New York State tax revenue is below projections in the new fiscal year after a sluggish May.
May’s tax collections totaled just under $11 billion and were down 8.8% from the same period last year and $62.3 million below the latest budget projections, according to cash report released Tuesday by New York State Comptroller Thomas DiNapoli. Total tax receipts for the first two months of the fiscal year that started April 1 numbered $22.5 billion and are $224 million below budget estimates. DiNapoli attributed the decline to lower personal income tax collections that were partially offset by increased business taxes and $350 million monetary settlement.
“The state's tax revenues did not make up ground in May and are still more than $1 billion lower than last year at this point," said DiNapoli in a statement. "While personal income tax collections are still well below last year's collections, quarterly estimated tax payments due in June should provide more insight on how current economic conditions are affecting individuals and companies, which in turn impacts state revenues.”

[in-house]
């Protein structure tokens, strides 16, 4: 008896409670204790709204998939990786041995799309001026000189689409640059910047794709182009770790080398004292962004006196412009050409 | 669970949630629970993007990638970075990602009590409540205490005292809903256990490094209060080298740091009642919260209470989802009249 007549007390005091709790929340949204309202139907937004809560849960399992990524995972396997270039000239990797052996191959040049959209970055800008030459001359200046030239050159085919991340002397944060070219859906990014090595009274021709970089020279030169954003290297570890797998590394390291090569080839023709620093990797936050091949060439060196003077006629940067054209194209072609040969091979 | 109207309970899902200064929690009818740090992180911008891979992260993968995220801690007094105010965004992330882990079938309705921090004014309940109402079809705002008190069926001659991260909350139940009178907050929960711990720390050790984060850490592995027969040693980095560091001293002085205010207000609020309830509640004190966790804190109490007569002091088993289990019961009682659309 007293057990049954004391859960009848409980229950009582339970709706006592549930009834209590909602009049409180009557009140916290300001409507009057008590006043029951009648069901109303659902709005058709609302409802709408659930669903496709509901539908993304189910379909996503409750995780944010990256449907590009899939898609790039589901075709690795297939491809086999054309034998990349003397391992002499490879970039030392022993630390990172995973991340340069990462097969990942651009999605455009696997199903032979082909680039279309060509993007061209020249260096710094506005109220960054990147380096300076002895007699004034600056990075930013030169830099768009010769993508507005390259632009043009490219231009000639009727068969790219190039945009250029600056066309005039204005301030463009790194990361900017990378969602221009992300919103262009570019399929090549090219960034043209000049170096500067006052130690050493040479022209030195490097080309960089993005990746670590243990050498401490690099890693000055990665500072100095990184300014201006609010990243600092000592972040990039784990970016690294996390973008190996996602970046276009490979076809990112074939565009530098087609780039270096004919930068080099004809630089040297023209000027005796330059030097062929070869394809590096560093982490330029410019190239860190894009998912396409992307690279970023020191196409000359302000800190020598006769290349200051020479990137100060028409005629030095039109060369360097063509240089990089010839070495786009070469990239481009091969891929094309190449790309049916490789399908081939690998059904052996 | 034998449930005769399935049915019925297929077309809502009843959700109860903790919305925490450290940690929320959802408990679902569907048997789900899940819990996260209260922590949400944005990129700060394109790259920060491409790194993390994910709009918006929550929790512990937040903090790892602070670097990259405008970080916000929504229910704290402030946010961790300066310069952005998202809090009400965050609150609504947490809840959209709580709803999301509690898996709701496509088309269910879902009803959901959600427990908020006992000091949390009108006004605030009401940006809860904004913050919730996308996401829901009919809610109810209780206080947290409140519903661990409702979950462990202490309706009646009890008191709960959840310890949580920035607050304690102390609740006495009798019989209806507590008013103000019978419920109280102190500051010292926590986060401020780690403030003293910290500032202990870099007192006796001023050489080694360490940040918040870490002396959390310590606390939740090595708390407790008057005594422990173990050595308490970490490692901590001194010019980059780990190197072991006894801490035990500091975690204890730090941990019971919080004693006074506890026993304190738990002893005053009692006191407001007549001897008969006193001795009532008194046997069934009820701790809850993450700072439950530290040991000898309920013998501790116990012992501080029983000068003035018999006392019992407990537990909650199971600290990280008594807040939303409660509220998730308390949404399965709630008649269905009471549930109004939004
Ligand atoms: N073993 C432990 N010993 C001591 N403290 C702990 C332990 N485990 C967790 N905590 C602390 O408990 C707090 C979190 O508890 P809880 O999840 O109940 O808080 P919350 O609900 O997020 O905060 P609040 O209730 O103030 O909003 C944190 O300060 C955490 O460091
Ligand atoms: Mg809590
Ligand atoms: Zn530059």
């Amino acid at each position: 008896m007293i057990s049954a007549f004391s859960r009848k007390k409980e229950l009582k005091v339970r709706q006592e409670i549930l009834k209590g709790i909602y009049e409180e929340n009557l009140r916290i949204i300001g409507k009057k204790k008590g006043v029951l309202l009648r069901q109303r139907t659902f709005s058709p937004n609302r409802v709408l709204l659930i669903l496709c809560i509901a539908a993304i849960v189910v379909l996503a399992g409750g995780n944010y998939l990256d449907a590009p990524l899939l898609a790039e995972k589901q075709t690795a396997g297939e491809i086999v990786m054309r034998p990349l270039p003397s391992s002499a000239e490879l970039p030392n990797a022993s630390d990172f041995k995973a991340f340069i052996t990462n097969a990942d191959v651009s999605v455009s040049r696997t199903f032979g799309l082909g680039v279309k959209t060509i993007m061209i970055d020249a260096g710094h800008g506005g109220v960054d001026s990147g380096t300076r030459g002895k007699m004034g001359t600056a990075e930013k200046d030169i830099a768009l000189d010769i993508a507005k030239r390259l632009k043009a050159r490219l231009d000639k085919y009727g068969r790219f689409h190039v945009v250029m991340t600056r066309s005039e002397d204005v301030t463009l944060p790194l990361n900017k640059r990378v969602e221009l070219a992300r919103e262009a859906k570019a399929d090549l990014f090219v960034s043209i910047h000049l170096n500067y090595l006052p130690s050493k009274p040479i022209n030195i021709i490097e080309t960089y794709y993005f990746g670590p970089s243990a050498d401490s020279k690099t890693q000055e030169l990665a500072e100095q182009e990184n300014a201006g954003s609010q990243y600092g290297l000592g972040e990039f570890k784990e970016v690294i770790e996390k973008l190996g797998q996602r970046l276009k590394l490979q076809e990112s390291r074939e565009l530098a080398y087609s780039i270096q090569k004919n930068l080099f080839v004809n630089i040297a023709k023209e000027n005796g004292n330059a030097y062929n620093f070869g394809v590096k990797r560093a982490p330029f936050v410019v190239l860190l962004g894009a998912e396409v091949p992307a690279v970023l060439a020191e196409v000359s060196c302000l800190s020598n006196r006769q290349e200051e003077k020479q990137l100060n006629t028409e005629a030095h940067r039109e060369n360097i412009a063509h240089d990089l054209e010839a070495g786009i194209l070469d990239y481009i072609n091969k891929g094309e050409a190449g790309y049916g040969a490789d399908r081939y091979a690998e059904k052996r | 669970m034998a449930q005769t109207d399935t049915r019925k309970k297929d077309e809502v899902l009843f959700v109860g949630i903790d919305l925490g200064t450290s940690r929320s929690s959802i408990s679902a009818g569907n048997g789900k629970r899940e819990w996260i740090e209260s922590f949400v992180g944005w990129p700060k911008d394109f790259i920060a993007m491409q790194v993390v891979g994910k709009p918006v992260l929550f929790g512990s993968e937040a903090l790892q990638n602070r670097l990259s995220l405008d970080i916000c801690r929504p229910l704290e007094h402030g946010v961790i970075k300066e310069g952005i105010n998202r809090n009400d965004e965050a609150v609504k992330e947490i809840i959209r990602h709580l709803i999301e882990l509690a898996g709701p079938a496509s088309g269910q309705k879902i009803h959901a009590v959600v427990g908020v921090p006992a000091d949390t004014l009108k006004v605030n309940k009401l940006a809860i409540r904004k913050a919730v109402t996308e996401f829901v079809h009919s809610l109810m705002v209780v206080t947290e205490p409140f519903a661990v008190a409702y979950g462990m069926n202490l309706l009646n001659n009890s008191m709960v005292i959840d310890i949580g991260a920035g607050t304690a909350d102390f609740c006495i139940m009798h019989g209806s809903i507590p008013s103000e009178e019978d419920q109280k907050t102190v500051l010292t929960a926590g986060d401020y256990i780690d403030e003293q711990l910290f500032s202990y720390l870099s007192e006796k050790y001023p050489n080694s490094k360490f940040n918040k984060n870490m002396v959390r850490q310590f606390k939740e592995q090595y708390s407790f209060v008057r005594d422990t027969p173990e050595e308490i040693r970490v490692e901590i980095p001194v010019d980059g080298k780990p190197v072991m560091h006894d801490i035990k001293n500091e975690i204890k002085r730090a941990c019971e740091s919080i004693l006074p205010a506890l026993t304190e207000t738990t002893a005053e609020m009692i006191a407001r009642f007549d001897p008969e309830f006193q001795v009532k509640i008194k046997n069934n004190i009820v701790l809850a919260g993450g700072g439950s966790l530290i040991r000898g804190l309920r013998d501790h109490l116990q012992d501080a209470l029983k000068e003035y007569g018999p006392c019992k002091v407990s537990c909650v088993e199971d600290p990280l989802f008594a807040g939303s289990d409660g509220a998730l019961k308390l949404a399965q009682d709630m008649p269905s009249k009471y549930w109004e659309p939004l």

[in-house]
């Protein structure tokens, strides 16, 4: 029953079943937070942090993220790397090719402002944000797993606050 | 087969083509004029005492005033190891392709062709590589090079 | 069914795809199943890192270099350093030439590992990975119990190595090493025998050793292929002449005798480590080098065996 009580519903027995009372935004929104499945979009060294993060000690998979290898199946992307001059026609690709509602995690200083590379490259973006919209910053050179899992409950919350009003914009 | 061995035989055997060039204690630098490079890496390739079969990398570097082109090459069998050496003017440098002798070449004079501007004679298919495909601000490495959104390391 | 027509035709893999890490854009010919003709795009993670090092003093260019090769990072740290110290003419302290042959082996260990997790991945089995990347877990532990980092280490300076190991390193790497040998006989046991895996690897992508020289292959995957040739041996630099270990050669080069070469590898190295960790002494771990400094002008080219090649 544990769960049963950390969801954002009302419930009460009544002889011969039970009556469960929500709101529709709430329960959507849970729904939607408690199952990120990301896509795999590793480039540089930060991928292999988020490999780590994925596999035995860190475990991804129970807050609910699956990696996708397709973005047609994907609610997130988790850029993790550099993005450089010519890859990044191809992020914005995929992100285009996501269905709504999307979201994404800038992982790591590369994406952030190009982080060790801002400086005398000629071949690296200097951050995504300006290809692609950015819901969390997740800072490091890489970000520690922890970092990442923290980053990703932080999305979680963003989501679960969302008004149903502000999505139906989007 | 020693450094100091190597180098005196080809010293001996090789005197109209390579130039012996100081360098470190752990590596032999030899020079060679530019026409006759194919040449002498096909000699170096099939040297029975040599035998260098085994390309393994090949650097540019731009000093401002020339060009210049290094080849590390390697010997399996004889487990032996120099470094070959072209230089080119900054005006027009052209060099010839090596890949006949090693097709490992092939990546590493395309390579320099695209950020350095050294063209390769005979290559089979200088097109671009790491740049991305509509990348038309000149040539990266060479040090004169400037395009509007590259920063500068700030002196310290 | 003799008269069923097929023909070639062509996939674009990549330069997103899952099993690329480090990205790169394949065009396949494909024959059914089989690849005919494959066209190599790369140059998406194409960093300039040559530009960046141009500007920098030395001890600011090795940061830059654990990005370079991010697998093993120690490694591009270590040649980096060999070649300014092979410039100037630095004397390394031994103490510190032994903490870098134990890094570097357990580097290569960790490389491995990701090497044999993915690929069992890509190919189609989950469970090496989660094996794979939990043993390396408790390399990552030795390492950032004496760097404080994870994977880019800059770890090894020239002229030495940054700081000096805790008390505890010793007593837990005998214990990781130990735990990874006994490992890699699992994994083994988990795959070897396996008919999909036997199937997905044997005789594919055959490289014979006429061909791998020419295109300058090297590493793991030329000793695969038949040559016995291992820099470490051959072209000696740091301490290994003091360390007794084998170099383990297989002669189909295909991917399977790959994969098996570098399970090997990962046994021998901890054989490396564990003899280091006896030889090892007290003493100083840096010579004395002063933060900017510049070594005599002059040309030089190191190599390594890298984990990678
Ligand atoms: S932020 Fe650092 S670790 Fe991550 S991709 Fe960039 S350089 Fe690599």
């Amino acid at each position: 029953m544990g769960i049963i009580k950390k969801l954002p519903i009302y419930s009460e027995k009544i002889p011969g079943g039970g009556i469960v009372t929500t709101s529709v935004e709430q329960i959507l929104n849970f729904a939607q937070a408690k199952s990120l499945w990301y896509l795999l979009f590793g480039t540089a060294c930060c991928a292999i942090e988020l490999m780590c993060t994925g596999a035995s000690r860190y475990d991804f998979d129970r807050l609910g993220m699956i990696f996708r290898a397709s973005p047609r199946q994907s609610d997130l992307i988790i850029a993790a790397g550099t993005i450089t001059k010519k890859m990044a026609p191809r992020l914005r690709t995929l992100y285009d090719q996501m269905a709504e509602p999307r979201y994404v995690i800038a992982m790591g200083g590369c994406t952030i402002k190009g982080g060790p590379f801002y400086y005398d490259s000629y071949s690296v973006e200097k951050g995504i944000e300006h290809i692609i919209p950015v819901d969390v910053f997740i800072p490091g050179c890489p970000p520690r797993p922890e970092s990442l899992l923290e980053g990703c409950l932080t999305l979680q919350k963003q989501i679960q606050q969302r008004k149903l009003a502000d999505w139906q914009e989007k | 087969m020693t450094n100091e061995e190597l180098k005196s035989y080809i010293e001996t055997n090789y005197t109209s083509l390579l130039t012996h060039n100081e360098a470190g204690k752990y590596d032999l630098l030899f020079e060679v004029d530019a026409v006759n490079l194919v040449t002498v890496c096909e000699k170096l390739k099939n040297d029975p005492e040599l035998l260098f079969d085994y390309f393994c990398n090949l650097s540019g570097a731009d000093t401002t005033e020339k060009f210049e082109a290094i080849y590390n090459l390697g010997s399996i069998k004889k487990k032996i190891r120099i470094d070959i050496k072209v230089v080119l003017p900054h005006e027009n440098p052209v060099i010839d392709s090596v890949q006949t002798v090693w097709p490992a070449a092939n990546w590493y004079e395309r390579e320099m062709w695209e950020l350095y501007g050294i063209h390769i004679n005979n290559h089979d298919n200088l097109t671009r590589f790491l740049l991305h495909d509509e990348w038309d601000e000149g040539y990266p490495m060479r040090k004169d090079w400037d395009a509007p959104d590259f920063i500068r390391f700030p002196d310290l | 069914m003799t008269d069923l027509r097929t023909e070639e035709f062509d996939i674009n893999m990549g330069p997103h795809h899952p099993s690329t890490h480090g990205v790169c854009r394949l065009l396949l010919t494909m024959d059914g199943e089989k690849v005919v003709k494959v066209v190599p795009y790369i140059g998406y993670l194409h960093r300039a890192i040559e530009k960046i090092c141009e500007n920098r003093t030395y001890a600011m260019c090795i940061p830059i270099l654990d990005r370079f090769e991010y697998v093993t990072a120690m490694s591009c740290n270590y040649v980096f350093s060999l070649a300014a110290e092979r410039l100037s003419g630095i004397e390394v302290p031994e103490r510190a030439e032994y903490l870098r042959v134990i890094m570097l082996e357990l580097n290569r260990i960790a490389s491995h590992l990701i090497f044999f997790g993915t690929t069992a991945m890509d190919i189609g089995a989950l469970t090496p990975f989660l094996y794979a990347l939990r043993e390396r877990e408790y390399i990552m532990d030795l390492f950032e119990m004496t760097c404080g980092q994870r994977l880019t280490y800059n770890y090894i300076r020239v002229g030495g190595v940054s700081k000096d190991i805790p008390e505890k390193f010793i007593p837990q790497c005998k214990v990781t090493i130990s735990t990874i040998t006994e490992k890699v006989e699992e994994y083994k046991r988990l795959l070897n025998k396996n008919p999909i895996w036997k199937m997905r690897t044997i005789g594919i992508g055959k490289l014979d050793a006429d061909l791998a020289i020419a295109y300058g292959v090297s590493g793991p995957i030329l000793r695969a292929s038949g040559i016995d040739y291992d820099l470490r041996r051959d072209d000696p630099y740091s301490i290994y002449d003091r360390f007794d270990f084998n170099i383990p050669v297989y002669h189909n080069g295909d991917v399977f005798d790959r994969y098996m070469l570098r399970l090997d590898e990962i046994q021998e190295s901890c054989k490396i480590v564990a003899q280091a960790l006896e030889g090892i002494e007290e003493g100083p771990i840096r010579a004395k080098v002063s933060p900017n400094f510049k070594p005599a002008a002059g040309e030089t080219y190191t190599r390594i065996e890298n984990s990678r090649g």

The state’s general fund ended May with a balance of $3.1 billion, a $4.5 billion drop from a year earlier and the lowest month-end balance since March 2014, according to DiNapoli. Spending for the first two months of the year is up 19.1% at $27.1 billion which DiNapoli said was a result of a $2 billion increase for Medicaid and $1.1 billion on education.
New York State tax collections finished the 2017 fiscal year down 0.4% at $74.4 billion and were $600 million less than DiNapoli’s revenue projections released in February. New York’s general obligation bonds are rated Aa1 by Moody’s Investors Service and AA-plus by S&P Global Ratings, Fitch Ratings and Kroll Bond Rating Agency.